1. Introduction
2. Installing MacPorts
2.1. Install Xcode
2.2. Install MacPorts
2.3. MacPorts Upgrade
2.4. Uninstall
2.5. MacPorts and the Shell
3. Using MacPorts
3.1. The port Command
3.2. Port Variants
3.3. Common Tasks
3.4. Port Binaries
4. Portfile Development
4.1. Portfile Introduction
4.2. Creating a Portfile
4.3. Example Portfiles
4.4. Port Variants
4.5. Patch Files
4.6. Local Portfile Repositories
4.7. Portfile Best Practices
4.8. MacPorts' buildbot
5. Portfile Reference
5.1. Global Keywords
5.2. Global Variables
5.3. Port Phases
5.4. Dependencies
5.5. Variants
5.6. Tcl Extensions
5.7. StartupItems
5.8. Livecheck / Distcheck
5.9. PortGroups
6. MacPorts Internals
6.1. File Hierarchy
6.2. Configuration Files
6.3. Port Images
6.4. APIs and Libs
6.5. The MacPorts Registry
7. MacPorts Project
7.1. Using Trac for tickets
7.2. Contributing to MacPorts
7.3. Port Update Policies
7.4. MacPorts Membership
7.5. The PortMgr Team
8. MacPorts Guide Terms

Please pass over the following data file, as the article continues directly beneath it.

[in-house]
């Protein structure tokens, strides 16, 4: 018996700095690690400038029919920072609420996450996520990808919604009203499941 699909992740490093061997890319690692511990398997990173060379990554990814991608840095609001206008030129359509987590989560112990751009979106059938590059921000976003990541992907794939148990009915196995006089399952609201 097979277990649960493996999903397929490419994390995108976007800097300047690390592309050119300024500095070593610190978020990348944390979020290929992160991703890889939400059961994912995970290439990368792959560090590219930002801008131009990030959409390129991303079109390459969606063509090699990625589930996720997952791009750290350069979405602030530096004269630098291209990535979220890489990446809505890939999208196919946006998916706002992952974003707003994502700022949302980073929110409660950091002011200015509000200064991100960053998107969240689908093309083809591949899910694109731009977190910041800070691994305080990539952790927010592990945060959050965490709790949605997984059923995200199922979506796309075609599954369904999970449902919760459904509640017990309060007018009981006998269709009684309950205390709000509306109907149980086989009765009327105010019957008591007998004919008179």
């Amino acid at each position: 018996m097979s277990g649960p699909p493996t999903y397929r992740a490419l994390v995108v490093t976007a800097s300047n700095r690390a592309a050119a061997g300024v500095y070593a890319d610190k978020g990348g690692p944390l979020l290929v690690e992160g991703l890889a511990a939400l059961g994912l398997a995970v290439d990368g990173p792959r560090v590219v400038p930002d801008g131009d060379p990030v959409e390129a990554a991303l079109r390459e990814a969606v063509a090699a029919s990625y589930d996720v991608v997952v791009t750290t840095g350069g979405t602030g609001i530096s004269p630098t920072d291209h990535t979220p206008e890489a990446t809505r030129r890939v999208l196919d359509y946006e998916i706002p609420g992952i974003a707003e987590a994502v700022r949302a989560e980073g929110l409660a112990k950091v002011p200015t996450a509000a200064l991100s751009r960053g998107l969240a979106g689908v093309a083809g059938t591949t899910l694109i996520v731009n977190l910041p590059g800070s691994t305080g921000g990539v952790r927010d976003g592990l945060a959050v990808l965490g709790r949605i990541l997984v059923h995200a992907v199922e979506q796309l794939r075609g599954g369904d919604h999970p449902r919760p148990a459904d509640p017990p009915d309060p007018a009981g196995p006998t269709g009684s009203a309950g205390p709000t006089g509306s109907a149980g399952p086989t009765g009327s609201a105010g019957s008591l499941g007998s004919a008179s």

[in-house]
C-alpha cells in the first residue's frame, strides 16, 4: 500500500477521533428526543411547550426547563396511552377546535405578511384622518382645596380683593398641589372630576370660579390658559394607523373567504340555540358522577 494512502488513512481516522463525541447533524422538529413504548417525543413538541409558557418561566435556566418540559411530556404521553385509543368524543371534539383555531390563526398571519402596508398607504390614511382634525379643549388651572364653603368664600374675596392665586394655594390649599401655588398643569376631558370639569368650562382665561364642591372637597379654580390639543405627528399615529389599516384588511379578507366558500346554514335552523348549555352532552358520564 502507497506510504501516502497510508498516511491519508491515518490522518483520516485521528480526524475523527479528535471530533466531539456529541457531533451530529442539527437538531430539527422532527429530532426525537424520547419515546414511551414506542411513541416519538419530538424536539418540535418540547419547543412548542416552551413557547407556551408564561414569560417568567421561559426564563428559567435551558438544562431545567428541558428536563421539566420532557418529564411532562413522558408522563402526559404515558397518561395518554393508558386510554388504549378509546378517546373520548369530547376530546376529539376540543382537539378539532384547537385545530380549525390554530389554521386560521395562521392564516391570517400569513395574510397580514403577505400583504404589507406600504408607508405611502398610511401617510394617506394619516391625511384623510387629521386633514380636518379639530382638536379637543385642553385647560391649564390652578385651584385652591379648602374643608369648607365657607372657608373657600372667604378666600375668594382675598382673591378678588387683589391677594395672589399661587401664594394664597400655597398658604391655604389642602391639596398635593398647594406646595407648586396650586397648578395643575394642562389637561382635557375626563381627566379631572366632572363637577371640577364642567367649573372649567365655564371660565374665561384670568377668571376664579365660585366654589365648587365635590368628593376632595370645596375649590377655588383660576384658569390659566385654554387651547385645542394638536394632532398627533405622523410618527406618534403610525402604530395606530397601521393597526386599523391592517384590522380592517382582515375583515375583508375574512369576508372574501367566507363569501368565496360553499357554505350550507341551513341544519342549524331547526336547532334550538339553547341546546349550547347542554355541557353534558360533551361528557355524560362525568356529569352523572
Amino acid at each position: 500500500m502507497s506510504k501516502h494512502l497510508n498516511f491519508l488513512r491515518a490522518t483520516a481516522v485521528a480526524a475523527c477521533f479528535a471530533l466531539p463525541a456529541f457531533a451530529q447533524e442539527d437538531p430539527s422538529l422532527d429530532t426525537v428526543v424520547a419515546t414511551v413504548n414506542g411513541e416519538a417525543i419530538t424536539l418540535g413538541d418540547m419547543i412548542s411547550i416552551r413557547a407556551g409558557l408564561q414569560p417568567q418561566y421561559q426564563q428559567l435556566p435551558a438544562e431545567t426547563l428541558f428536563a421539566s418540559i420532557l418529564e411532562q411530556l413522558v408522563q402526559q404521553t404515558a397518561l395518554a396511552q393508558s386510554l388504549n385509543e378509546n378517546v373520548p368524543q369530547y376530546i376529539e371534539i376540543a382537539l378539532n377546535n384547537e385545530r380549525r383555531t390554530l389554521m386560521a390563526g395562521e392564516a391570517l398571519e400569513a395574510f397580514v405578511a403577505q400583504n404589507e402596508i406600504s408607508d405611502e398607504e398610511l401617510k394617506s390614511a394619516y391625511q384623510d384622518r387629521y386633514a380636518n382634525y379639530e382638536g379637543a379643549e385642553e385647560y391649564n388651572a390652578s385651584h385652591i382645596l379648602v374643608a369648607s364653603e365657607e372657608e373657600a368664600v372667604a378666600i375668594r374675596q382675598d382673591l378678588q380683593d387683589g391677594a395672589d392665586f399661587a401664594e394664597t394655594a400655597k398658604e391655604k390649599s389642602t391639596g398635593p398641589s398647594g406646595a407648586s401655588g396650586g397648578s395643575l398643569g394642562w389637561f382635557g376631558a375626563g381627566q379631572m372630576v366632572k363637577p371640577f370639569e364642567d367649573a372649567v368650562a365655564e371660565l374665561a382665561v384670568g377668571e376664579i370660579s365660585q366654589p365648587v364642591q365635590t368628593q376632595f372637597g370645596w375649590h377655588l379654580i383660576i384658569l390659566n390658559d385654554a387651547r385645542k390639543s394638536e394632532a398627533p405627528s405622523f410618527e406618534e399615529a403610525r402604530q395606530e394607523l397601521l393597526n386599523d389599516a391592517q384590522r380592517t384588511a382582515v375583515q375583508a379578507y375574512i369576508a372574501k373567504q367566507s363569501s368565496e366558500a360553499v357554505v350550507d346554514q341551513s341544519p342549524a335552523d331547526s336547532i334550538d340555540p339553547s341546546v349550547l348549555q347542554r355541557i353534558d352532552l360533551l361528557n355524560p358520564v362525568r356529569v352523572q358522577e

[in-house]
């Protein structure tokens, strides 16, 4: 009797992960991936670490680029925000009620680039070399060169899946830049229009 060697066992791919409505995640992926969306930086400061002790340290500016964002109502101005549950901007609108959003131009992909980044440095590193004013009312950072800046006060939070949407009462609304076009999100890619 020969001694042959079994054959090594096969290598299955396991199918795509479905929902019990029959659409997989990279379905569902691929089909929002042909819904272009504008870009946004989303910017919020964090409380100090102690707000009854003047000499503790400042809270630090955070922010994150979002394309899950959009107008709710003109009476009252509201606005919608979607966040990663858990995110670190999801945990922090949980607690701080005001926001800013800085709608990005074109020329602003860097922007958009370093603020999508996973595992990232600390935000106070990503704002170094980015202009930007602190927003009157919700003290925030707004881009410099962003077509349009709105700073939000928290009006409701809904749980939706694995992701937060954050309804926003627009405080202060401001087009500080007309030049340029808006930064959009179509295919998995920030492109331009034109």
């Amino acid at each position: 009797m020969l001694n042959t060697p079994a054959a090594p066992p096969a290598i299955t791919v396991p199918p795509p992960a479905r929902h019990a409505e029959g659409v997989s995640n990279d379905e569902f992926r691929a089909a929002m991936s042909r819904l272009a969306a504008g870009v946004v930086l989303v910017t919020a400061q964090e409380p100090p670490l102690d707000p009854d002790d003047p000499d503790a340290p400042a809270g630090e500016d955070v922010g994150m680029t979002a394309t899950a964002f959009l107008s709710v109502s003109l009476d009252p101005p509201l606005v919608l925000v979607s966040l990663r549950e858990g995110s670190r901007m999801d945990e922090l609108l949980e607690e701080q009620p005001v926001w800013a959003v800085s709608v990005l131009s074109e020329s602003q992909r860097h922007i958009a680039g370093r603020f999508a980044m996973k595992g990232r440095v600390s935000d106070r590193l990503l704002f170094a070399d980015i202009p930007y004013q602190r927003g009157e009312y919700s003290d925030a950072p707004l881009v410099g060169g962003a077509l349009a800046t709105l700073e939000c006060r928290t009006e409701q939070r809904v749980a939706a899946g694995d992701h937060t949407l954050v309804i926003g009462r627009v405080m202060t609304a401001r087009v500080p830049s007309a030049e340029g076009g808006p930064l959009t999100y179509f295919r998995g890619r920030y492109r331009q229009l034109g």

Glossary

The MacPorts Project uses a system called Trac to file tickets to report bugs and enhancement requests. Trac also provides an interface to browse the MacPorts Subversion repository. Though anyone may search Trac for tickets, you must register for a Trac account to create tickets.

  • Clean and try again

    If a build fails or is otherwise interrupted, and you try again, MacPorts tries to pick up where it left off. Sometimes this causes new problems, and even if it doesn't, it means that log messages from earlier steps, which can be essential for figuring out why a build failed, are not included in the new log; MacPorts prints Skipping completed in the log for each previously-completed phase that was skipped. Before filing a ticket, sudo port clean the port that failed, then try again.

  • Check the problem hotlist

    The Problem Hotlist contains possible solutions to problems that affect many MacPorts users. If a solution to your problem listed there works, don't file a ticket.

  • Search to see if a Trac ticket has already been filed

    Avoid filing duplicate bugs. Search for duplicates by:

  • Is the problem an application error and not related to compiling and installing?

    In general, application bugs should be reported to the developers of the app (upstream), not MacPorts. An application bug that affects a large number of MacPorts users might merit a MacPorts bug for informational purposes only, but this should be done sparingly.

  • Is the problem with a 'port upgrade' operation?

    If so, try a 'port uninstall foo' and then reinstall. You might also want to run 'port -nR upgrade --force foo' to rebuild ports depending upon port foo.